My yelp was pure animal before it turned into obscene rage. I knew I was being reminded of something, but I didn’t know what, and, as my toe was still throbbing, I didn’t much care. Hadn’t I already thanked God for my two good legs? Was I supposed to thank Him for the goddamned stairs?
By the next day, I’d forgotten about the incident, as well as about Oliver Sacks and my meandering thoughts. I was back at my desk, extravagantly busy, too preoccupied to be thinking about gratitude; indeed I was too preoccupied to think. (Mostly, I think when I write, which may be why I write. To come out from behind myself, to explain who I am so that I’m hearing it too, is useful. I learn something — but only so much. The words are always masks, behind which we breathe darkly — like life itself, always disguised, speaking to us in the language of events, of “things” that “happen to us.” And when we look behind the mask of events, we’re always surprised.)
That night, I hurt my leg again.
I was warming up for karate. I’d started taking the class to deal with my fear of being beaten up, but I learned that the martial arts aren’t merely about fighting, and I continue for other reasons — to experience the power that comes from focused attention; to endure the discipline of practicing the same movement over and over, repetition after boring repetition, until I get it right; to make it through the rigorous hour-and-a-half workout with trembling muscles and a heaving chest and a mind a little clearer than when I came in. My body, called out of semi-retirement, is still aghast at what’s asked of it, and once or twice has gone on strike, setting up a picket line I couldn’t ignore. So now I make sure to stretch before we start.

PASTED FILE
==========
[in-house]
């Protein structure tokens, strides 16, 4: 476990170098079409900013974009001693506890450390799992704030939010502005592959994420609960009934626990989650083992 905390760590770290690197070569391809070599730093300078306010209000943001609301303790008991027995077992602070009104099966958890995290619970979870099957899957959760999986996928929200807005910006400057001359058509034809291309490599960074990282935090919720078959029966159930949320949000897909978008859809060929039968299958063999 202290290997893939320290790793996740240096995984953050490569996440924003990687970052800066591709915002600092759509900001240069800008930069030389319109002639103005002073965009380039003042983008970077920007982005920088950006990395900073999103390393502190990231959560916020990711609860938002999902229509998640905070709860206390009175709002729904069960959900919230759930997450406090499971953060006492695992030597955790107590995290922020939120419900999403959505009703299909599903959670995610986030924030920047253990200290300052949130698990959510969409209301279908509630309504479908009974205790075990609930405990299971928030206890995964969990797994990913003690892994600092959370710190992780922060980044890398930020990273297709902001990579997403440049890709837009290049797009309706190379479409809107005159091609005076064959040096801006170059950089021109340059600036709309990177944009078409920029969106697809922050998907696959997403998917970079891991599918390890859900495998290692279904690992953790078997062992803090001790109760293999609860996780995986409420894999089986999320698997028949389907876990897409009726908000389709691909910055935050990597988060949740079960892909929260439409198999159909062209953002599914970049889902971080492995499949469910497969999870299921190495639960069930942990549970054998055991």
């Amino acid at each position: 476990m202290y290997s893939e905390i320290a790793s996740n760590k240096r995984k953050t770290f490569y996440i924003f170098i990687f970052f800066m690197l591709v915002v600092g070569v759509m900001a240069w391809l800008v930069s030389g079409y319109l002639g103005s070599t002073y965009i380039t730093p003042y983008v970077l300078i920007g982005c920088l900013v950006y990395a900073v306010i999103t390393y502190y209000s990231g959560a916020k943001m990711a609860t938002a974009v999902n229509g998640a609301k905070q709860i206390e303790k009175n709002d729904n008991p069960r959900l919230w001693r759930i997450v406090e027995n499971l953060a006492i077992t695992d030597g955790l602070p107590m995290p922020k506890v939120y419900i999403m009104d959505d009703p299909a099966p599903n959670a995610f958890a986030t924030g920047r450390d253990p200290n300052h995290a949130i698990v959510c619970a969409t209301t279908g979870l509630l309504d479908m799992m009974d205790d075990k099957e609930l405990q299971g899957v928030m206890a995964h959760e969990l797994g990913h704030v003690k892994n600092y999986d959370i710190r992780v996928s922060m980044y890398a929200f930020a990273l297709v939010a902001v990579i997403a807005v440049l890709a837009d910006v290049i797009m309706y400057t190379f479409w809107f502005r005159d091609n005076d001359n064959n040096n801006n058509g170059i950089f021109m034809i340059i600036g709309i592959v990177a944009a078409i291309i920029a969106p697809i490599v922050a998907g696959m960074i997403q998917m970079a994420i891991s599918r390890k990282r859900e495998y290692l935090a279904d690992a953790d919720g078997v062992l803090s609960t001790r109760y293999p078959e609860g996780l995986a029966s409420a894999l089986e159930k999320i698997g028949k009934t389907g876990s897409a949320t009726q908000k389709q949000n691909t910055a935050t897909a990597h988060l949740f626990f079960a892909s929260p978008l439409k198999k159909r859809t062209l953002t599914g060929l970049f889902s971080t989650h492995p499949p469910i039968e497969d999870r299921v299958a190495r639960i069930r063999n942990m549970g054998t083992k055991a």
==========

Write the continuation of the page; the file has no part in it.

Someone new in the class asked if I wanted to do two-man stretching. I wasn’t sure what he meant but I said OK, which I immediately regretted. He had me stand against the wall and grasped one of my legs, instructing me, as he started to raise it, to tell him when to stop. When the muscles seemed fully extended, and started to burn, I motioned for him to let go, which he ignored; then I said, “Stop,” apparently without enough emphasis. He told me it “had to hurt” to do any good, and then pulled my leg higher. Since he’d had previous martial arts training, and since I didn’t want to seem like a sissy, and since he wasn’t listening anyway, I endured the pain a while longer, while the nerves along my muscles shouted insults to my brain and my brain searched frantically for a synonym for “stop.” Finally, I glowered at him and snarled, “That’s enough.” He smiied and let go and cheerily started in on my other leg.
I was dismayed that I was giving control of my body to someone I neither knew nor trusted, but I let him go on. Was I really more cowardly about being perceived as a coward than I was about the pain? How many indignities we suffer because of embarrassment — afraid to laugh, to cry, to fart, to ask what a word means, to tell someone we need to be held, to say leave me alone.
We got done with the leg raises, then sat spread-eagled across from each other, feet touching. He reached for my hands and started pulling me toward him, so as to stretch the muscles in my thigh. He pulled more, a little more. My sudden yell stunned both of us, sharp as the pain that tore through me. He let go immediately but the damage had been done: the tendon that ran the length of my thigh had been frayed like an old rope yanked on too hard. For the next few days, I walked with a limp: karate was out of the question, as was running, as was making love without stifling a cry every time I turned the wrong way.